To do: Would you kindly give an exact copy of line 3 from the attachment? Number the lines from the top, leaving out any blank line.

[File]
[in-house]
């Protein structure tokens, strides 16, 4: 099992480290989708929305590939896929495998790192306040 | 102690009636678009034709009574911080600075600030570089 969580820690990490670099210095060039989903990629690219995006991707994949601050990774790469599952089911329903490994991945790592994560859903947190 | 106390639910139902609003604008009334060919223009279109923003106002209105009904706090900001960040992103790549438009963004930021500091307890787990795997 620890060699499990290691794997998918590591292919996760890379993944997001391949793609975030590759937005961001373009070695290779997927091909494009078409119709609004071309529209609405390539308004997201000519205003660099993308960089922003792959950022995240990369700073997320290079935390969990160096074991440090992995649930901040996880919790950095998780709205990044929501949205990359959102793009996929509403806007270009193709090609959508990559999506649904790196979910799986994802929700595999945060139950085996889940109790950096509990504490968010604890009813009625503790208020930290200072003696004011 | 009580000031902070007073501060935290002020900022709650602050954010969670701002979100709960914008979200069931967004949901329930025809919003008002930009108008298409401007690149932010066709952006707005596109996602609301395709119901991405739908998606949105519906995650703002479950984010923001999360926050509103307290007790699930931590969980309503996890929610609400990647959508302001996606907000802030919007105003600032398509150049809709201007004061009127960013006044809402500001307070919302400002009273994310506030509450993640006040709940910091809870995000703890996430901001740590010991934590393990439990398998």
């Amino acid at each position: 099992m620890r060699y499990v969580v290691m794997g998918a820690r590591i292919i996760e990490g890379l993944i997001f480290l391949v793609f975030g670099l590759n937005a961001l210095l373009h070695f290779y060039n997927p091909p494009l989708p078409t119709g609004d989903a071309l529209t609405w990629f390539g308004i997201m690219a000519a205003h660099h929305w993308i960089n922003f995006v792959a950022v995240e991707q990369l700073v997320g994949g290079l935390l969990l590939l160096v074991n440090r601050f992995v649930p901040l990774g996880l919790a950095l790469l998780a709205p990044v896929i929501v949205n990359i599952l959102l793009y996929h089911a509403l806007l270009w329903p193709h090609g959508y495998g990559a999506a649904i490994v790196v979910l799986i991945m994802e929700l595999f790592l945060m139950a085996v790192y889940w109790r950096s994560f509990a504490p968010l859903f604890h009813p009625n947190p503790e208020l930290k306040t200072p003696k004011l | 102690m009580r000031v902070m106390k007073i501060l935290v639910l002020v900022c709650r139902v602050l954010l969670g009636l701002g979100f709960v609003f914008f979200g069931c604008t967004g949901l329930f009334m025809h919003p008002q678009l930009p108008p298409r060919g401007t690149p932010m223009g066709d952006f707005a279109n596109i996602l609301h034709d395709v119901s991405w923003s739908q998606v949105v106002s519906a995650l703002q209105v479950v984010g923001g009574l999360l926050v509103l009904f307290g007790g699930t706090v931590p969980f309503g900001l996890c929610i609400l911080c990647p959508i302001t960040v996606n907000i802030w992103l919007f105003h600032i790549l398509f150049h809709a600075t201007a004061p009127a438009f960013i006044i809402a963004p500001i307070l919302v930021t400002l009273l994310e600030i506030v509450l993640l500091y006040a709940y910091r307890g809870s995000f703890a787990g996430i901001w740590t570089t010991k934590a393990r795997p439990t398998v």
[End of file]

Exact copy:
């Amino acid at each position: 099992m620890r060699y499990v969580v290691m794997g998918a820690r590591i292919i996760e990490g890379l993944i997001f480290l391949v793609f975030g670099l590759n937005a961001l210095l373009h070695f290779y060039n997927p091909p494009l989708p078409t119709g609004d989903a071309l529209t609405w990629f390539g308004i997201m690219a000519a205003h660099h929305w993308i960089n922003f995006v792959a950022v995240e991707q990369l700073v997320g994949g290079l935390l969990l590939l160096v074991n440090r601050f992995v649930p901040l990774g996880l919790a950095l790469l998780a709205p990044v896929i929501v949205n990359i599952l959102l793009y996929h089911a509403l806007l270009w329903p193709h090609g959508y495998g990559a999506a649904i490994v790196v979910l799986i991945m994802e929700l595999f790592l945060m139950a085996v790192y889940w109790r950096s994560f509990a504490p968010l859903f604890h009813p009625n947190p503790e208020l930290k306040t200072p003696k004011l | 102690m009580r000031v902070m106390k007073i501060l935290v639910l002020v900022c709650r139902v602050l954010l969670g009636l701002g979100f709960v609003f914008f979200g069931c604008t967004g949901l329930f009334m025809h919003p008002q678009l930009p108008p298409r060919g401007t690149p932010m223009g066709d952006f707005a279109n596109i996602l609301h034709d395709v119901s991405w923003s739908q998606v949105v106002s519906a995650l703002q209105v479950v984010g923001g009574l999360l926050v509103l009904f307290g007790g699930t706090v931590p969980f309503g900001l996890c929610i609400l911080c990647p959508i302001t960040v996606n907000i802030w992103l919007f105003h600032i790549l398509f150049h809709a600075t201007a004061p009127a438009f960013i006044i809402a963004p500001i307070l919302v930021t400002l009273l994310e600030i506030v509450l993640l500091y006040a709940y910091r307890g809870s995000f703890a787990g996430i901001w740590t570089t010991k934590a393990r795997p439990t398998v």